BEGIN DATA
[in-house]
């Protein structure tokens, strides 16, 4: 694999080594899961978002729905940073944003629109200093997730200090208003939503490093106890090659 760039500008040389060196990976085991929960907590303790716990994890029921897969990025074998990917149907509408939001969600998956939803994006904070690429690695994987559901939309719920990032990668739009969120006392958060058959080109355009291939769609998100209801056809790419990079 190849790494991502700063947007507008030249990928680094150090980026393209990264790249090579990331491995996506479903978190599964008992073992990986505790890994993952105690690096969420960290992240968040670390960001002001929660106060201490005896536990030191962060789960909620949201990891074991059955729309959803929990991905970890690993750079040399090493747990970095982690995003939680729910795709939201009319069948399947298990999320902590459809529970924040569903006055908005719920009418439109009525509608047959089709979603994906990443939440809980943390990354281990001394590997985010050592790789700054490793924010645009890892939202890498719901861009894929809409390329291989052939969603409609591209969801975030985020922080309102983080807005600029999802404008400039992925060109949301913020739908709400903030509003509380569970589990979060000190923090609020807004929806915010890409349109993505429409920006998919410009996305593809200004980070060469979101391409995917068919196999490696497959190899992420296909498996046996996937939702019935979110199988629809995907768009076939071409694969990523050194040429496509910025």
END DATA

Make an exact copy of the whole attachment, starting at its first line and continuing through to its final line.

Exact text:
[in-house]
């Protein structure tokens, strides 16, 4: 694999080594899961978002729905940073944003629109200093997730200090208003939503490093106890090659 760039500008040389060196990976085991929960907590303790716990994890029921897969990025074998990917149907509408939001969600998956939803994006904070690429690695994987559901939309719920990032990668739009969120006392958060058959080109355009291939769609998100209801056809790419990079 190849790494991502700063947007507008030249990928680094150090980026393209990264790249090579990331491995996506479903978190599964008992073992990986505790890994993952105690690096969420960290992240968040670390960001002001929660106060201490005896536990030191962060789960909620949201990891074991059955729309959803929990991905970890690993750079040399090493747990970095982690995003939680729910795709939201009319069948399947298990999320902590459809529970924040569903006055908005719920009418439109009525509608047959089709979603994906990443939440809980943390990354281990001394590997985010050592790789700054490793924010645009890892939202890498719901861009894929809409390329291989052939969603409609591209969801975030985020922080309102983080807005600029999802404008400039992925060109949301913020739908709400903030509003509380569970589990979060000190923090609020807004929806915010890409349109993505429409920006998919410009996305593809200004980070060469979101391409995917068919196999490696497959190899992420296909498996046996996937939702019935979110199988629809995907768009076939071409694969990523050194040429496509910025």